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Examining how a theory of behavioral economics can help you exploit your league-mates in drafts and auctions.

Prospect theory, a theory of behavioral economics, is actually unrelated to both our beloved and non-beloved prospects. Rather, prospect theory describes how we choose between probabilistic alternatives when risk (uncertainty) is involved. Hang with me here because this has a huge impact on the decisions we make during fantasy drafts. More specifically, prospect theory explains how we choose to take on uncertainty with each draft pick. In understanding how our league-mates and we make decisions during the draft, we will be able to find some arbitrage opportunities throughout the draft. Sometimes we take more static players and sometimes we take more dynamic players. It is easy to chalk this all up to an owner’s individual risk appetite, but that would be oversimplifying the situation. A fantasy owner’s expectation for each draft slot and the players available for selection will also be major factors in determining how much risk each owner chooses to take on with each selection.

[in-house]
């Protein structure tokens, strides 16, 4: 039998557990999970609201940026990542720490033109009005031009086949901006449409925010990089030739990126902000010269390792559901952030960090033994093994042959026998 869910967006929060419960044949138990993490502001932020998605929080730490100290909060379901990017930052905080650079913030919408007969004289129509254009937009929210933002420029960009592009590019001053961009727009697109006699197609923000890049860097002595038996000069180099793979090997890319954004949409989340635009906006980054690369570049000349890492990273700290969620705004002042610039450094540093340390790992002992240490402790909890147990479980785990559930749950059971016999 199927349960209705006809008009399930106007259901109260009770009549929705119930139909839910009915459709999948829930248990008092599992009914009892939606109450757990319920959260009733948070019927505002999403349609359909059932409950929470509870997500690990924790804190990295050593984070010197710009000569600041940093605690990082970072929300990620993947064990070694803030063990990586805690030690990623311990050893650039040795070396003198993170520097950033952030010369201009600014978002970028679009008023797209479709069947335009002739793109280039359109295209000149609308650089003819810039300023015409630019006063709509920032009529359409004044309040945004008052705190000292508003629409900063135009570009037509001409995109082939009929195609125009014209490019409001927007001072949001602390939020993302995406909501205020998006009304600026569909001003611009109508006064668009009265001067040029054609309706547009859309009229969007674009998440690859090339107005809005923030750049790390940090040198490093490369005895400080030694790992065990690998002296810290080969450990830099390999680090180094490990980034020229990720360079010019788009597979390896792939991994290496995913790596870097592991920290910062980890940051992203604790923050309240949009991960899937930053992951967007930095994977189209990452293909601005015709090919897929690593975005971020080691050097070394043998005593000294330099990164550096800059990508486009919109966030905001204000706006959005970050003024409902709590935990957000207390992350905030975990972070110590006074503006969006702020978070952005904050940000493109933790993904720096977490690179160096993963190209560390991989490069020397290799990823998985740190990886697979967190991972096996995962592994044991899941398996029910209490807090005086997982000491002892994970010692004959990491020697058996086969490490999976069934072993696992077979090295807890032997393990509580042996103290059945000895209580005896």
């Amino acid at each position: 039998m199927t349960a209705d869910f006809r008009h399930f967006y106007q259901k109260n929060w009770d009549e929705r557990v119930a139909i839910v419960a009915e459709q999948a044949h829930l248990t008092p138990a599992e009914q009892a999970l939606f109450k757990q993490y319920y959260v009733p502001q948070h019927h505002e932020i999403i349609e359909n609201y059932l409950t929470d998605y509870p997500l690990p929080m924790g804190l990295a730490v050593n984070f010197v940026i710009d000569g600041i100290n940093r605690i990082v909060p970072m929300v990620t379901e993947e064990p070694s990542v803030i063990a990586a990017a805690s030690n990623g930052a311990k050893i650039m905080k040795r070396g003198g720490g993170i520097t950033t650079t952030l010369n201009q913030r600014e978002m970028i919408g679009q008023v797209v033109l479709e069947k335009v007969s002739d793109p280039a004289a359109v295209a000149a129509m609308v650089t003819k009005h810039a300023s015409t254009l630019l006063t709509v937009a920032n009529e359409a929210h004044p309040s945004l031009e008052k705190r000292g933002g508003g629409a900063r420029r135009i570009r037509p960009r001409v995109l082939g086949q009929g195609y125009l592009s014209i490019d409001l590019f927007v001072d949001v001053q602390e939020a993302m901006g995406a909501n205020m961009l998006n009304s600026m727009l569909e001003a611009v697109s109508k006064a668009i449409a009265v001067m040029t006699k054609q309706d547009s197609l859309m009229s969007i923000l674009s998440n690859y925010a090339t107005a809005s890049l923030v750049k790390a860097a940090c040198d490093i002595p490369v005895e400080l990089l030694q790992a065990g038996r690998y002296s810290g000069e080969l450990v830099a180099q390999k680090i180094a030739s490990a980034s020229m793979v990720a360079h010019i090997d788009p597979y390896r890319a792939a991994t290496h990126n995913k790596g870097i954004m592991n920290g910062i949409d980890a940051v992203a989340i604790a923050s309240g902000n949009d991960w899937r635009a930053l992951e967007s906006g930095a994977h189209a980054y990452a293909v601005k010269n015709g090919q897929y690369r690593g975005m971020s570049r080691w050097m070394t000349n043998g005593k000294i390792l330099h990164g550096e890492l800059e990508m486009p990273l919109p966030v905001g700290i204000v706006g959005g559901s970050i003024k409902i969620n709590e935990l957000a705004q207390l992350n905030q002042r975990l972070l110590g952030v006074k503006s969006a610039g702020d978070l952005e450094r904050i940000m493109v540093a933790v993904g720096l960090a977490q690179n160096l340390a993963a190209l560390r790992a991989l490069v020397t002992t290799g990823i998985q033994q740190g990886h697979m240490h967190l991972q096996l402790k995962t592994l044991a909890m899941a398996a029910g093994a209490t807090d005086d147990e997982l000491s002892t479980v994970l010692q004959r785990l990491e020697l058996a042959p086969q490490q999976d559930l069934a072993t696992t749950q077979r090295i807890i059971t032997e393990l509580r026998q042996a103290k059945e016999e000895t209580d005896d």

For every pick in a draft we expect to obtain a certain amount of value. The issue is that with pick 1.6, we cannot simply draft $38 of value; we cannot draft a .303 batting average, 27 home runs, 20 stolen bases, 102 runs, and 108 runs batted in with “x” amount of positional scarcity. We have to draft actual players. So with pick 1.6, we will either be drafting Robinson Cano, Clayton Kershaw, Hanley Ramirez, or Chris Davis. Maybe we get lucky and one of Paul Goldschmidt, Andrew McCutchen, or Carlos Gonzalez falls to us. When it is time for our pick, there are three possible scenarios that we can encounter:

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